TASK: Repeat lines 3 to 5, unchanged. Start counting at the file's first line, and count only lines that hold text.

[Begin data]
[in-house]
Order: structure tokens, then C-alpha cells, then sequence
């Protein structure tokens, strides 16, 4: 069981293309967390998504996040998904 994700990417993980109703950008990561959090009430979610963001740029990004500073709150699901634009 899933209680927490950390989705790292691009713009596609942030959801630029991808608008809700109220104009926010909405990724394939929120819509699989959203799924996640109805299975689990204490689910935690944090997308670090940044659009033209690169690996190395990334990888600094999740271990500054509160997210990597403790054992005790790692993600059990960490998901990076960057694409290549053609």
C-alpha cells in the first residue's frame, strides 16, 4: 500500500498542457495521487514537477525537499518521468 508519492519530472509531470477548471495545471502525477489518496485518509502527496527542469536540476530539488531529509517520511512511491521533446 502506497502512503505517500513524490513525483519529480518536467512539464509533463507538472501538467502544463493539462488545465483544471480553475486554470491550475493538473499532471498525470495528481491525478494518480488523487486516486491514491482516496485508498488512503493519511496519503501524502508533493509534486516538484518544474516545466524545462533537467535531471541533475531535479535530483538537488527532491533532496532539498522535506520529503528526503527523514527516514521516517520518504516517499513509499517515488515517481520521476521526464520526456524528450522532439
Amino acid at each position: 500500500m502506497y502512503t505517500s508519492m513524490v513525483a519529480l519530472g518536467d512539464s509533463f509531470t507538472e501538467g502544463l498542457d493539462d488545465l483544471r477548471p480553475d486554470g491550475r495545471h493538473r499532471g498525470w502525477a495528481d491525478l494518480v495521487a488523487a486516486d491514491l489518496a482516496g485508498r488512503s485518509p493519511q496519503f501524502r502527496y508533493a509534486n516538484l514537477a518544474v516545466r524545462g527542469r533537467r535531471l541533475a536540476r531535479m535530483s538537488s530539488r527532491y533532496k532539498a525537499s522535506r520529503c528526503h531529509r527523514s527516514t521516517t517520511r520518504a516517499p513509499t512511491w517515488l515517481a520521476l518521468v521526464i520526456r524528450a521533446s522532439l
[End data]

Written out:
């Protein structure tokens, strides 16, 4: 069981293309967390998504996040998904 994700990417993980109703950008990561959090009430979610963001740029990004500073709150699901634009 899933209680927490950390989705790292691009713009596609942030959801630029991808608008809700109220104009926010909405990724394939929120819509699989959203799924996640109805299975689990204490689910935690944090997308670090940044659009033209690169690996190395990334990888600094999740271990500054509160997210990597403790054992005790790692993600059990960490998901990076960057694409290549053609």
C-alpha cells in the first residue's frame, strides 16, 4: 500500500498542457495521487514537477525537499518521468 508519492519530472509531470477548471495545471502525477489518496485518509502527496527542469536540476530539488531529509517520511512511491521533446 502506497502512503505517500513524490513525483519529480518536467512539464509533463507538472501538467502544463493539462488545465483544471480553475486554470491550475493538473499532471498525470495528481491525478494518480488523487486516486491514491482516496485508498488512503493519511496519503501524502508533493509534486516538484518544474516545466524545462533537467535531471541533475531535479535530483538537488527532491533532496532539498522535506520529503528526503527523514527516514521516517520518504516517499513509499517515488515517481520521476521526464520526456524528450522532439
Amino acid at each position: 500500500m502506497y502512503t505517500s508519492m513524490v513525483a519529480l519530472g518536467d512539464s509533463f509531470t507538472e501538467g502544463l498542457d493539462d488545465l483544471r477548471p480553475d486554470g491550475r495545471h493538473r499532471g498525470w502525477a495528481d491525478l494518480v495521487a488523487a486516486d491514491l489518496a482516496g485508498r488512503s485518509p493519511q496519503f501524502r502527496y508533493a509534486n516538484l514537477a518544474v516545466r524545462g527542469r533537467r535531471l541533475a536540476r531535479m535530483s538537488s530539488r527532491y533532496k532539498a525537499s522535506r520529503c528526503h531529509r527523514s527516514t521516517t517520511r520518504a516517499p513509499t512511491w517515488l515517481a520521476l518521468v521526464i520526456r524528450a521533446s522532439l